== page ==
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Underground treasures of Lithuania


Lithuania is one of the few countries in the world to use groundwater for centralised water supply. Such water is protected from superficial pollutants and nitrates and needs no additional disinfection, which is done only in exceptional cases.

For example, groundwater provides only 70 per cent of Poland’s total need, 65 per cent in Estonia, 98 per cent in Denmark and as little as 33 per cent in the US, while Europe’s coverage counts 65 per cent of its total need for drinking water. Countries short of groundwater cater for their drinking water needs using surface water. Such water is polluted and therefore needs to be disinfected.

As the deputy director of the Lithuanian Geological Survey under the Ministry of Environment, Jonas Satkūnas, pointed out during the media information workshop yesterday, statistically only one in six people in the world has access to safely usable water, which puts Lithuania among exceptionally rich countries. Our deep water resources count 3.72 million m3 per day while we have been consuming only between 350,000 and 390,000 m3 per day, or only 10 per cent of total available groundwater, in recent years.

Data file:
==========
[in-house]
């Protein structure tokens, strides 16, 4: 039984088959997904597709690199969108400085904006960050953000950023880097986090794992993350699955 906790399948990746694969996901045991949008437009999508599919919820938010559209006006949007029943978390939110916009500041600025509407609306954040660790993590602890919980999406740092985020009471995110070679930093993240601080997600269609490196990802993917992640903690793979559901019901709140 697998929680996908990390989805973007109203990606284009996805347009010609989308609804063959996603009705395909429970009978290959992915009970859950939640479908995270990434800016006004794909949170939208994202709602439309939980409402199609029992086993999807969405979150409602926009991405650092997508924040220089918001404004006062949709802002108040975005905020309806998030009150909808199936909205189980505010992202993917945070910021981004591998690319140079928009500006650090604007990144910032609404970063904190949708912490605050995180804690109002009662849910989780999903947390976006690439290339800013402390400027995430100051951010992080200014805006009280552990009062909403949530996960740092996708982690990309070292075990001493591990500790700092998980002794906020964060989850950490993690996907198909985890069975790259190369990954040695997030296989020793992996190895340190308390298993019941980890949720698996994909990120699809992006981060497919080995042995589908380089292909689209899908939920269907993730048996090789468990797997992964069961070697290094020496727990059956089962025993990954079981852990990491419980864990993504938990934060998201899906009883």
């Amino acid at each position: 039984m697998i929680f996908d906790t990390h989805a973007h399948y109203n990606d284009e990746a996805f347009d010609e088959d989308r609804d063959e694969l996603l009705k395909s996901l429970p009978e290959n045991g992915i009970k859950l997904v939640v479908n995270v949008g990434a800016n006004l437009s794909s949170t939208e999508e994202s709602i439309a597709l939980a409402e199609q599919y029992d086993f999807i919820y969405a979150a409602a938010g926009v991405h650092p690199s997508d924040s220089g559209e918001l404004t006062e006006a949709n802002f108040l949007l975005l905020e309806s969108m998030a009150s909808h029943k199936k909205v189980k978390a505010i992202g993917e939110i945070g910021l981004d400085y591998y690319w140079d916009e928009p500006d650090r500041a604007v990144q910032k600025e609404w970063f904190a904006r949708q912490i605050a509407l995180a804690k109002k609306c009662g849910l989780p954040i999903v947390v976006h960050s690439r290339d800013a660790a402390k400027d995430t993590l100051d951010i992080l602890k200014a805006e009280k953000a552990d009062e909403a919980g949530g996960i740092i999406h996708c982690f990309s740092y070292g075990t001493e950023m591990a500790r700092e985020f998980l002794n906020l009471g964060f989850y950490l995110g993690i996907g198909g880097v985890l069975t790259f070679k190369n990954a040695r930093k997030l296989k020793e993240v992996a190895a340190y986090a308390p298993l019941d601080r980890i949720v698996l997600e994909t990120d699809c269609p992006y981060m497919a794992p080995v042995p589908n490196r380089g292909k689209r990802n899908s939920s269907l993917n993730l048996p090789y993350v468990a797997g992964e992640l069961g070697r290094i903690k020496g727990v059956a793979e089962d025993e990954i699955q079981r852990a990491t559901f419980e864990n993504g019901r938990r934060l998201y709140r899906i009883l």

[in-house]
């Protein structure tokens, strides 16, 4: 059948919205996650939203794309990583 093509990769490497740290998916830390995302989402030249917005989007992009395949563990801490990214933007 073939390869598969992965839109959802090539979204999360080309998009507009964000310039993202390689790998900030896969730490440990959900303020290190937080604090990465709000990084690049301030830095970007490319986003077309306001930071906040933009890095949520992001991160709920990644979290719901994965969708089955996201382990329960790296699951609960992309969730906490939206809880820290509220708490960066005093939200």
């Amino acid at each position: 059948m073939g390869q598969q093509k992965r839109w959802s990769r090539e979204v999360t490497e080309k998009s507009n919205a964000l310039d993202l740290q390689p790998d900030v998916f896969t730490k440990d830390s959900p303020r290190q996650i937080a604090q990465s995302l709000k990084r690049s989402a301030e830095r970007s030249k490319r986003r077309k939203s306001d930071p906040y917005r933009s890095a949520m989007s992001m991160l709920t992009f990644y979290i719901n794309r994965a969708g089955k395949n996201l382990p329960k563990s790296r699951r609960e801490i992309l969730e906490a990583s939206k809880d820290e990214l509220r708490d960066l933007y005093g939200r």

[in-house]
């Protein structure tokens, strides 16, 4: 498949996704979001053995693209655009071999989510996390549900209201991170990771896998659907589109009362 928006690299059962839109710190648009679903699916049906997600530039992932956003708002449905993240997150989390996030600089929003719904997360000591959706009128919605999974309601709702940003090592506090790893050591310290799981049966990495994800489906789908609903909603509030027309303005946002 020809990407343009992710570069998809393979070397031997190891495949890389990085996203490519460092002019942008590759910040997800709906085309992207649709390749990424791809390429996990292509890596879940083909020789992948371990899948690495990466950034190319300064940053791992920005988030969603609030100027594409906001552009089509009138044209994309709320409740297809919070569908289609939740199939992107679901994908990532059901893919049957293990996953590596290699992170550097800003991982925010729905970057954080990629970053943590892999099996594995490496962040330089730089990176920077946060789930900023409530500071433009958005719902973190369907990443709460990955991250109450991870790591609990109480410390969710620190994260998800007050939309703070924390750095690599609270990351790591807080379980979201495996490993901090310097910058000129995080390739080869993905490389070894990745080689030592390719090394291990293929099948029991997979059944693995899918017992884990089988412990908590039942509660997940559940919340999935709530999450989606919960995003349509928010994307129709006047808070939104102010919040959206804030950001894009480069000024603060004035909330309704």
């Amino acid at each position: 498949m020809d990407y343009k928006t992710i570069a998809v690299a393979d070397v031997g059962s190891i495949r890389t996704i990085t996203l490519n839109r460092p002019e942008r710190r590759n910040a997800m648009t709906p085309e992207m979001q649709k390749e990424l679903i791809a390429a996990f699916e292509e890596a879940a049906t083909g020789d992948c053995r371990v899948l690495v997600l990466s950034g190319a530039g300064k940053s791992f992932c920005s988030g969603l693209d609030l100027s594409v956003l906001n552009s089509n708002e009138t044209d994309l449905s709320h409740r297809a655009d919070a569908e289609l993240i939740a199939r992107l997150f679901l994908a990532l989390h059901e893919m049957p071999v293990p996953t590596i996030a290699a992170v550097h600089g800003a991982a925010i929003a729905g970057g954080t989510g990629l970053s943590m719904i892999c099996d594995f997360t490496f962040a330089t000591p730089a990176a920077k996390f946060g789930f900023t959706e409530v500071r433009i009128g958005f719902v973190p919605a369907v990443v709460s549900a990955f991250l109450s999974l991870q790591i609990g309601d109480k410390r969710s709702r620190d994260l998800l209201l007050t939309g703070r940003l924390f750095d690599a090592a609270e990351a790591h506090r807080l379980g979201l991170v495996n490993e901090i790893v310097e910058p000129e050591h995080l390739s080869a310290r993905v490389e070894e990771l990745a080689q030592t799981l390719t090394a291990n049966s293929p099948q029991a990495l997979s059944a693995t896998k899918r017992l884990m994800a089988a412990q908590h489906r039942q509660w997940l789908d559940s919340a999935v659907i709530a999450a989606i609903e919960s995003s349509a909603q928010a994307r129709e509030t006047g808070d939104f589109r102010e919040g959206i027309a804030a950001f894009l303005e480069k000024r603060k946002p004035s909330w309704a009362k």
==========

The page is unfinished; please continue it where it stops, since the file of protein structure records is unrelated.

Water is not Lithuania’s only asset. Based on calculations, the value of underground mineral resources comprises 1/3 of the national assets, totalling LTL 58 billion. While, for example, forests and protected areas each make up 1/6 of the national assets, or LTL 20 billion. Lithuania’s mineral resources include gravel, sand, peat, limestone, dolomite, petroleum, etc. Last year, 10.564 million m3 of these (excluding petroleum) were extracted.

Public information division
29 November 2013

Minister of Environment of Lithuania Kęstutis Navickas
Minister of Environment of Lithuania Kęstutis Navickas